Sunday, 3 February 2013

A Morning at St Mary’s


St Mary’s Whitley Bay, is one of those places you might see lots of wildlife, mostly birds, or you might just see nothing.   With a return to freezing temperatures along with strong winds though forecast to be sunny, I wasn’t too sure what to expect.

I stopped off firstly at one of the vantage points overlooking the wetlands area – usually the quietest part of the whole area!  After nearly an hour of waiting, I was about to leave when a Kestrel flew low and landed on one of bird tables (why did they put these things up? – they are never stocked and ruin the look of the area).  Just as I started to focus on the bird, someone came up behind me, took out his compact camera and took a few pictures, as if to say that was nice, and left.  I waited an hour in the freezing cold for something to happen and he just walks by just at the right time!

The Kestrel didn’t stay long as it was soon hounded by a pair of Magpies, so flew off at which point a Crow took over and continue to mob the Kestrel out of the area.  I’ve always felt sorry for Kestrels.  Here they are, minding their own business, probably just looking for a mouse or vole and instead gets a whole lot of grief off a bird that’s as big or bigger than it and that’s in no danger from it.


Sequence of a Kestrel being ‘mobbed’ by a Crow


With the only bit of ‘action’ gone, I decided to head to the car park which usually has one or two food trailers – in this case two, Mister Whippy and one advertising ‘hot food’.  Hmm…winter, windy and freezing cold, Mr Whippy or some kind of hot food.  The decision wasn’t difficult and with my warm grub I headed towards the beach which, to my surprise was empty of the usual dog walkers and teaming with a wide variety of waders. 

Initially I just sat down and ate my food, as the tide was going out making it difficult to get close to these birds, but the opportunity was just too good to miss, so I got as close as I dared and sat down.  With my camera backpack on, it makes a great back rest when sitting down and I could rest my lens between my knees.  After the birds got used to my presence, I just snuck a bit closer every now and then though this was negated by the tide going out which of course, they were following, however, the Oystercatchers were big and obliging enough to get a decent picture of.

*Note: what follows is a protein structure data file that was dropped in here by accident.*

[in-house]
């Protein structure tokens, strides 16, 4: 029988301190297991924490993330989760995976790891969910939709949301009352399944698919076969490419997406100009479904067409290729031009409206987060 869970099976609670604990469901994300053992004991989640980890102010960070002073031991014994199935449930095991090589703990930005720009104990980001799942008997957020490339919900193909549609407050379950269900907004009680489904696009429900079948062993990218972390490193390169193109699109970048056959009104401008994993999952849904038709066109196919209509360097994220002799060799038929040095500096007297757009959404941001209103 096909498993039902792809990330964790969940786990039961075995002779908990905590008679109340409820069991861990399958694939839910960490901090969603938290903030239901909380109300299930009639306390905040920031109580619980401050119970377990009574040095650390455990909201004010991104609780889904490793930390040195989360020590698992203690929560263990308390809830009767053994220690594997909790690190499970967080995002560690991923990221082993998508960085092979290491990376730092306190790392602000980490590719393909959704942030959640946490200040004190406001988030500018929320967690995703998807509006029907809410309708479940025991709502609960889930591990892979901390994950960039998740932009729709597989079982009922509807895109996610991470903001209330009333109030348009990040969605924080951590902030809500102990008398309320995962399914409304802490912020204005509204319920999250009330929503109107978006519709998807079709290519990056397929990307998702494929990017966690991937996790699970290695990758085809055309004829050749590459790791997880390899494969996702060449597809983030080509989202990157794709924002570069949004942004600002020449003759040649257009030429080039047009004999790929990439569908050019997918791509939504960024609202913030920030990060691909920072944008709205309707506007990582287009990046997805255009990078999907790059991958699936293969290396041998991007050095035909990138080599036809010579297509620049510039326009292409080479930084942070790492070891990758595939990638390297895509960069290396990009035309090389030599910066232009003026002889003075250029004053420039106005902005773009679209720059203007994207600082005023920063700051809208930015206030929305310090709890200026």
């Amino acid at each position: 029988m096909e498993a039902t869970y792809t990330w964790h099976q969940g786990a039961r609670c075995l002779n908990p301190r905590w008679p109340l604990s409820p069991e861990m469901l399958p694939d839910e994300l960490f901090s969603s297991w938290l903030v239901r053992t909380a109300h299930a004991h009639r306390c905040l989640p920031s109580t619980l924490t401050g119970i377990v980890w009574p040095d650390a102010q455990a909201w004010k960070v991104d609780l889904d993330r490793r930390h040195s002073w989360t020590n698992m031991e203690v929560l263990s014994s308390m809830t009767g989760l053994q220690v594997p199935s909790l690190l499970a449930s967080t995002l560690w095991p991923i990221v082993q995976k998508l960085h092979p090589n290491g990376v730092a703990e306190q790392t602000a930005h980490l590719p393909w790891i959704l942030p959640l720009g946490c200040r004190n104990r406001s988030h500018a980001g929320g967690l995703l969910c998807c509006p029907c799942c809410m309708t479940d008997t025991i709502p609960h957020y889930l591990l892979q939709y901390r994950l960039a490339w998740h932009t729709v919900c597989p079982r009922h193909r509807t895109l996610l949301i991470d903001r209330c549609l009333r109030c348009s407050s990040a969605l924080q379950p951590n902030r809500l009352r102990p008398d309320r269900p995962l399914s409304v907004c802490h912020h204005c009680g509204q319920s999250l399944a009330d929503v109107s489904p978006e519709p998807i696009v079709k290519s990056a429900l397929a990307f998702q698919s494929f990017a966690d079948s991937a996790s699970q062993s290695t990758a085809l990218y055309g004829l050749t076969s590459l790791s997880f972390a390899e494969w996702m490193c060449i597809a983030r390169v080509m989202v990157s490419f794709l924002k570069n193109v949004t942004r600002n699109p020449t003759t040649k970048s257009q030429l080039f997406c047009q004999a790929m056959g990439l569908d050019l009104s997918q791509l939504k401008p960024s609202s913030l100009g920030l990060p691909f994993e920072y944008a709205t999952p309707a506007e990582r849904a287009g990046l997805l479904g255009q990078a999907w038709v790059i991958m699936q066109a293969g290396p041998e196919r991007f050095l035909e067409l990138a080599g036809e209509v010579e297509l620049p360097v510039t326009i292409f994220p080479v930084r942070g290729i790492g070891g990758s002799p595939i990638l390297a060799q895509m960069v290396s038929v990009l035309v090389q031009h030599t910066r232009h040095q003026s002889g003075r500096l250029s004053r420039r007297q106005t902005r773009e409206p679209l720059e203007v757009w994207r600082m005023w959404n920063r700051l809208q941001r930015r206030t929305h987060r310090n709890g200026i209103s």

Conditions were almost perfect from a photographic point of view.  The sun was low behind me and bright enough for me to use a fast shutter speed and reasonably low ISO though I’m always willing to sacrifice ISO for a fast shutter speed especially when using the 500mm lens which, on this day, had the converter permanently attached.  If only the tide was coming in, this would have been a great session and I would have got some much closer images. 


After around forty minutes the evitable dog walkers came along and the birds were chased off.  Still, with strong, cold winds coming straight off the North Sea, I was starting to feel the cold and needed to get some circulation going so decided to head back.

One last opportunity.  In the fields on the way back, were three Curlews prodding around in the earth for, presumably, worms.  They certainly seemed very intent as they ignored me and I was able to get quite close to them as they methodically worked their way along the field.



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